Enterprise Farm CSA
I am considering signing up for a summer/fall farm share with Enterprise Farm. Can anyone comment on the quality and variety of Enterprise's produce?
I'm a member of their winter CSA, and have signed up to continue for the summer/fall. The winter CSA was quite a good variety through mid-March: winter squash, potatoes, onions, garlic, parsnips, sweet potatoes, leafy greens, beets, carrots, apples (a mix of local storage crops and produce from East coast farms further south Enterprise has relationships with); and cherry tomatoes, summer squash, and eggplant from farms they have connections with in Florida. Lately it has been a bit on the sparse side, as all the local storage veggies are gone and the spring veggies are just starting to come in; but of course no year round CSA would be able to provide much variety in late March and April.
Based on my experience with the winter CSA, I expect the summer one to be quite good, and would recommend it. I shopped at their stand at the Davis Square farmer's market a lot last summer and found Enterprise to be consistently have some of the best variety of produce.
As far as quantity goes: my wife and I split a large share with another couple, and it is more than enough. We generally cook vegetarian dinners 4-5 times a week, and find that we rarely need to supplemental the veggies from the CSA with produce from the grocery store. For 1-2 people, a small share is probably plenty (depending on your cooking habits), although if you can find enough people to split it with, I think the larger share has more variety and is a better deal.
I've been doing their summer CSA, picking up at the farm in Western Massachusetts, and haven't been very happy with it. In Boston, I'd recommend looking into a share with Drumlin Farm, I used to get their CSA and liked it a lot. Red Fire Farm is also one I would recommend before Enterprise.
I can't, obviously, speak to their Boston shares, but the one I get out here has just not been that great. Produce quality has not been impressive - for example, this weeks tomatoes (end of summer, should be perfect) are rock hard, the kind of thing I would not buy in a store in January. They have had ongoing problems with salad mix greens not being washed well, and being gritty, and have not resolved this problem even after I spoke with them about it. I've done a lot of CSA's in a lot of different towns and just have not been very impressed with this one.
This has been a really hard year for CSAs (and farms in general), so I wouldn't necessarily judge a bad experience this year against previous years. A lot of CSAs had no tomatoes at all, and at least one had to completely stop distribution for several weeks. Simply managing to provide tomatoes (especially organic tomatoes) at all is a major accomplishment, given the season.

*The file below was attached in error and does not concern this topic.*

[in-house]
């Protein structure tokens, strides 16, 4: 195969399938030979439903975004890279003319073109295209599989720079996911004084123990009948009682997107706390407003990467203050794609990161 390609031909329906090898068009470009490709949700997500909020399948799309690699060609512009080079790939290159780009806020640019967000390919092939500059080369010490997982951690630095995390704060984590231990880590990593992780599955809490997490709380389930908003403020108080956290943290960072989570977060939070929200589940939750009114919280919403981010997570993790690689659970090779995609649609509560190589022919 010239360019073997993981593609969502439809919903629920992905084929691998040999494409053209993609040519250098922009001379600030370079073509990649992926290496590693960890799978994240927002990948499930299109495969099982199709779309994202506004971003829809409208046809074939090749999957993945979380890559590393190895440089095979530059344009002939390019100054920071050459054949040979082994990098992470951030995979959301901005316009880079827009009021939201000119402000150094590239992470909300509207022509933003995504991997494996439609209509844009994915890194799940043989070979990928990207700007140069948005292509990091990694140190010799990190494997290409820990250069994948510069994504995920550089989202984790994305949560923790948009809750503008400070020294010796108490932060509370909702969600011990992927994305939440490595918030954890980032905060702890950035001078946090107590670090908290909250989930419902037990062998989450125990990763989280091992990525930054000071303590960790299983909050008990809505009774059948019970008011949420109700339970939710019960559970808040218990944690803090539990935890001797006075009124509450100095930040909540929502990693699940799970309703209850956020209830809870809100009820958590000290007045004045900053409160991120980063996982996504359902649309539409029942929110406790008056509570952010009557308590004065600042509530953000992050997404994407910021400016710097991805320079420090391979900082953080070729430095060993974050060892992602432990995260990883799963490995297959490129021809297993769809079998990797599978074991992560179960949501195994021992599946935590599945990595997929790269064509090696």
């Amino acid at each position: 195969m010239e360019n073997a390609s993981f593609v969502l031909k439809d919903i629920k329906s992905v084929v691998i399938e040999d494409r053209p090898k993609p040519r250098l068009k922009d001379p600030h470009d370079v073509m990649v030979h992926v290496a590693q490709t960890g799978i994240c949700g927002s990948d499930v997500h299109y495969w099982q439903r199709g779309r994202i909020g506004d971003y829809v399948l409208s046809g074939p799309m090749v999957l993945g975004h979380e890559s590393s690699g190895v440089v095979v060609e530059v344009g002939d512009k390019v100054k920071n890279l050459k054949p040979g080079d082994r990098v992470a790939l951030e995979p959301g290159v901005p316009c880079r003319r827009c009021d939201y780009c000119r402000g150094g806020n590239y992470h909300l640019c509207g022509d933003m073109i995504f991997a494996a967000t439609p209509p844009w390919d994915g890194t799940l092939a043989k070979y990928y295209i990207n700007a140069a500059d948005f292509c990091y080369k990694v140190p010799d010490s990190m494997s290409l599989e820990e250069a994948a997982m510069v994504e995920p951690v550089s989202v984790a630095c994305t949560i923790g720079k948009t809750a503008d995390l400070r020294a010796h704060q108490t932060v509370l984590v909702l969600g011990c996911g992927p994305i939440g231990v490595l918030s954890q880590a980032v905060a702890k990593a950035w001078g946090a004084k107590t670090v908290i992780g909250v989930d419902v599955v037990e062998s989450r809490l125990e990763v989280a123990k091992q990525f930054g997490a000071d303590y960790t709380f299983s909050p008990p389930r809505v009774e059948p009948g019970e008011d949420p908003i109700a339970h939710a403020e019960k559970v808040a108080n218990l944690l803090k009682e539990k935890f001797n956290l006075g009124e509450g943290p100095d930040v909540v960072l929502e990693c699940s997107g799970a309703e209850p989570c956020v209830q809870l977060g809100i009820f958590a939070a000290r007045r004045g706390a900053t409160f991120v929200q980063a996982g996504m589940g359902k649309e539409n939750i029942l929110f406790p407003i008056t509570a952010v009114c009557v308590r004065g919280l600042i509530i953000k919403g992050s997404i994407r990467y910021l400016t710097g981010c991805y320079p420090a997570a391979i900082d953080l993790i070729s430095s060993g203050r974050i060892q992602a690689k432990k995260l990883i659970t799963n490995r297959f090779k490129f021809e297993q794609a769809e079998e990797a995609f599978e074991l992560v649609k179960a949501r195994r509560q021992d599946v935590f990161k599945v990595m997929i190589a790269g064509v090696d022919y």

Even at farmer's markets produce quality has been lower than last year -- bell peppers haven't been looking great, squash was much less abundant than in the past, and tomatoes obviously were and are very scarce.
I'm doing Enterprise's CSA this year and completely love it. Because they have arrangements with other farms where they supplement what they grow with produce from other farms, you get a ton more variety than other CSAs. Also, their season is longer because of it. For example, this spring, while Mass farms still had only root vegetables and some greens, we got blueberries and some amazing strawberries.
Not sure if I understand your problem with the greens. Greens from a farm will have some dirt/grit on them; they need to be washed before you eat them.
The tomatoes haven't been great this year, but I think they've done better than most CSAs.
And, overall, I've been very, very happy with what I've gotten from them, especially compared to other farms. I'll definitely re-up when the season ends.
I'm glad other folks are happy - makes me wonder if there is a difference between Boston shares and ones out west.
Re: the greens, I'm not talking about kale or chard or spinach or heads of lettuce, I'm talking about bagged salad mix - baby arugula, baby lettuces, etc. My experience is the standard for those is that they are washed and spun before they are bagged, and thus not dirty or gritty. That is the case when I buy greens at the farmer's market, has been the case with every other CSA I've done (maybe 10 different farms) but has not with Enterprise.
Anyhow, I really like the model they work with, i.e extended season, trading for or buying produce within the local foodshed, etc. I've just not been very impressed with what I've seen in practice, and have been jealously eyeing friends CSA's from other farms.